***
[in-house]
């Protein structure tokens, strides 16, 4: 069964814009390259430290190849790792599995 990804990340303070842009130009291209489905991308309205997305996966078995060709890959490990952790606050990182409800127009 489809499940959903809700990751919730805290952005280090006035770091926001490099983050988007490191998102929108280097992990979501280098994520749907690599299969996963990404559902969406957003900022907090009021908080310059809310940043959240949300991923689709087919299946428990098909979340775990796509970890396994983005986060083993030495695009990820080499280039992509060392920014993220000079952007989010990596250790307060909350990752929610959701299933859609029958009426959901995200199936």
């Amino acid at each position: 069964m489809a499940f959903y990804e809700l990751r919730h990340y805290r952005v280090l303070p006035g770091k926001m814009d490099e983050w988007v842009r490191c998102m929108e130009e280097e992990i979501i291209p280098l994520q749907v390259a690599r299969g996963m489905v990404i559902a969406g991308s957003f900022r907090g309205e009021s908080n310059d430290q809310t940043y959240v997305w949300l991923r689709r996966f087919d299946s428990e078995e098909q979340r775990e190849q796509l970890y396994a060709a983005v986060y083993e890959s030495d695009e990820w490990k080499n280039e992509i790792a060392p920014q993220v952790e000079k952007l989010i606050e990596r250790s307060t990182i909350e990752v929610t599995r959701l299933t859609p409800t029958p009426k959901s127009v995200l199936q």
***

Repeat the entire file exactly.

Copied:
[in-house]
């Protein structure tokens, strides 16, 4: 069964814009390259430290190849790792599995 990804990340303070842009130009291209489905991308309205997305996966078995060709890959490990952790606050990182409800127009 489809499940959903809700990751919730805290952005280090006035770091926001490099983050988007490191998102929108280097992990979501280098994520749907690599299969996963990404559902969406957003900022907090009021908080310059809310940043959240949300991923689709087919299946428990098909979340775990796509970890396994983005986060083993030495695009990820080499280039992509060392920014993220000079952007989010990596250790307060909350990752929610959701299933859609029958009426959901995200199936």
């Amino acid at each position: 069964m489809a499940f959903y990804e809700l990751r919730h990340y805290r952005v280090l303070p006035g770091k926001m814009d490099e983050w988007v842009r490191c998102m929108e130009e280097e992990i979501i291209p280098l994520q749907v390259a690599r299969g996963m489905v990404i559902a969406g991308s957003f900022r907090g309205e009021s908080n310059d430290q809310t940043y959240v997305w949300l991923r689709r996966f087919d299946s428990e078995e098909q979340r775990e190849q796509l970890y396994a060709a983005v986060y083993e890959s030495d695009e990820w490990k080499n280039e992509i790792a060392p920014q993220v952790e000079k952007l989010i606050e990596r250790s307060t990182i909350e990752v929610t599995r959701l299933t859609p409800t029958p009426k959901s127009v995200l199936q």